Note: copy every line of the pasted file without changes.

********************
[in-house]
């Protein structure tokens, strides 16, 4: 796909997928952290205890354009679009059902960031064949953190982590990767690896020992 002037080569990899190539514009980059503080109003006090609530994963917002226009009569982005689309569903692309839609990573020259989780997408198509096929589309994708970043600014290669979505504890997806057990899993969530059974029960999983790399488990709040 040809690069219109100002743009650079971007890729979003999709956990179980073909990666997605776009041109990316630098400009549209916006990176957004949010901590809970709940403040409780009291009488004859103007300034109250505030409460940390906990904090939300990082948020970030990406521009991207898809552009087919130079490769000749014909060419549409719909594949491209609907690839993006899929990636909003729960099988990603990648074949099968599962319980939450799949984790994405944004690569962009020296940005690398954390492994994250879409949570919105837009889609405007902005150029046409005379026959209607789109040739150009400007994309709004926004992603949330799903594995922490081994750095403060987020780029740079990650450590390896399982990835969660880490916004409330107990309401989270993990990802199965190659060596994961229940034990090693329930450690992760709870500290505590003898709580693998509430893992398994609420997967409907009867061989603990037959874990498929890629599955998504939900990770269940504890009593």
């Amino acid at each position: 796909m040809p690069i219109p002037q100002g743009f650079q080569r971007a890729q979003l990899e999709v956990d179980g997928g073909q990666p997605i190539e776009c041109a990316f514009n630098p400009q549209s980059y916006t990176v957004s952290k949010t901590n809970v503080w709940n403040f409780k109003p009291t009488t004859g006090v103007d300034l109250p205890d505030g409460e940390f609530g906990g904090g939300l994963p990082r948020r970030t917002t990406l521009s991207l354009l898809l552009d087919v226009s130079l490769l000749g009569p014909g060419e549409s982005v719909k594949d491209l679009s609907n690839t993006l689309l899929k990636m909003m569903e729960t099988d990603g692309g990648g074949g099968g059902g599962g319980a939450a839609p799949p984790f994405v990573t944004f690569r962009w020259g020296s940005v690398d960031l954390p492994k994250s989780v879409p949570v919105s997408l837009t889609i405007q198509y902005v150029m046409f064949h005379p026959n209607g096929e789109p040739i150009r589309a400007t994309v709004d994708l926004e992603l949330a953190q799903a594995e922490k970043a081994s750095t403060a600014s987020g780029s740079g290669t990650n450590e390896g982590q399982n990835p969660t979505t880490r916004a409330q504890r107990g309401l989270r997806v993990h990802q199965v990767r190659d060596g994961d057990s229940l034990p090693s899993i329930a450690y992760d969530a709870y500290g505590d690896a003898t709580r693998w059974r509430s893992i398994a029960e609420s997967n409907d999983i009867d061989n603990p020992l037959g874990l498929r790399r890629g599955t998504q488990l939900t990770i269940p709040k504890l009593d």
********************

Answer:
[in-house]
């Protein structure tokens, strides 16, 4: 796909997928952290205890354009679009059902960031064949953190982590990767690896020992 002037080569990899190539514009980059503080109003006090609530994963917002226009009569982005689309569903692309839609990573020259989780997408198509096929589309994708970043600014290669979505504890997806057990899993969530059974029960999983790399488990709040 040809690069219109100002743009650079971007890729979003999709956990179980073909990666997605776009041109990316630098400009549209916006990176957004949010901590809970709940403040409780009291009488004859103007300034109250505030409460940390906990904090939300990082948020970030990406521009991207898809552009087919130079490769000749014909060419549409719909594949491209609907690839993006899929990636909003729960099988990603990648074949099968599962319980939450799949984790994405944004690569962009020296940005690398954390492994994250879409949570919105837009889609405007902005150029046409005379026959209607789109040739150009400007994309709004926004992603949330799903594995922490081994750095403060987020780029740079990650450590390896399982990835969660880490916004409330107990309401989270993990990802199965190659060596994961229940034990090693329930450690992760709870500290505590003898709580693998509430893992398994609420997967409907009867061989603990037959874990498929890629599955998504939900990770269940504890009593």
């Amino acid at each position: 796909m040809p690069i219109p002037q100002g743009f650079q080569r971007a890729q979003l990899e999709v956990d179980g997928g073909q990666p997605i190539e776009c041109a990316f514009n630098p400009q549209s980059y916006t990176v957004s952290k949010t901590n809970v503080w709940n403040f409780k109003p009291t009488t004859g006090v103007d300034l109250p205890d505030g409460e940390f609530g906990g904090g939300l994963p990082r948020r970030t917002t990406l521009s991207l354009l898809l552009d087919v226009s130079l490769l000749g009569p014909g060419e549409s982005v719909k594949d491209l679009s609907n690839t993006l689309l899929k990636m909003m569903e729960t099988d990603g692309g990648g074949g099968g059902g599962g319980a939450a839609p799949p984790f994405v990573t944004f690569r962009w020259g020296s940005v690398d960031l954390p492994k994250s989780v879409p949570v919105s997408l837009t889609i405007q198509y902005v150029m046409f064949h005379p026959n209607g096929e789109p040739i150009r589309a400007t994309v709004d994708l926004e992603l949330a953190q799903a594995e922490k970043a081994s750095t403060a600014s987020g780029s740079g290669t990650n450590e390896g982590q399982n990835p969660t979505t880490r916004a409330q504890r107990g309401l989270r997806v993990h990802q199965v990767r190659d060596g994961d057990s229940l034990p090693s899993i329930a450690y992760d969530a709870y500290g505590d690896a003898t709580r693998w059974r509430s893992i398994a029960e609420s997967n409907d999983i009867d061989n603990p020992l037959g874990l498929r790399r890629g599955t998504q488990l939900t990770i269940p709040k504890l009593d």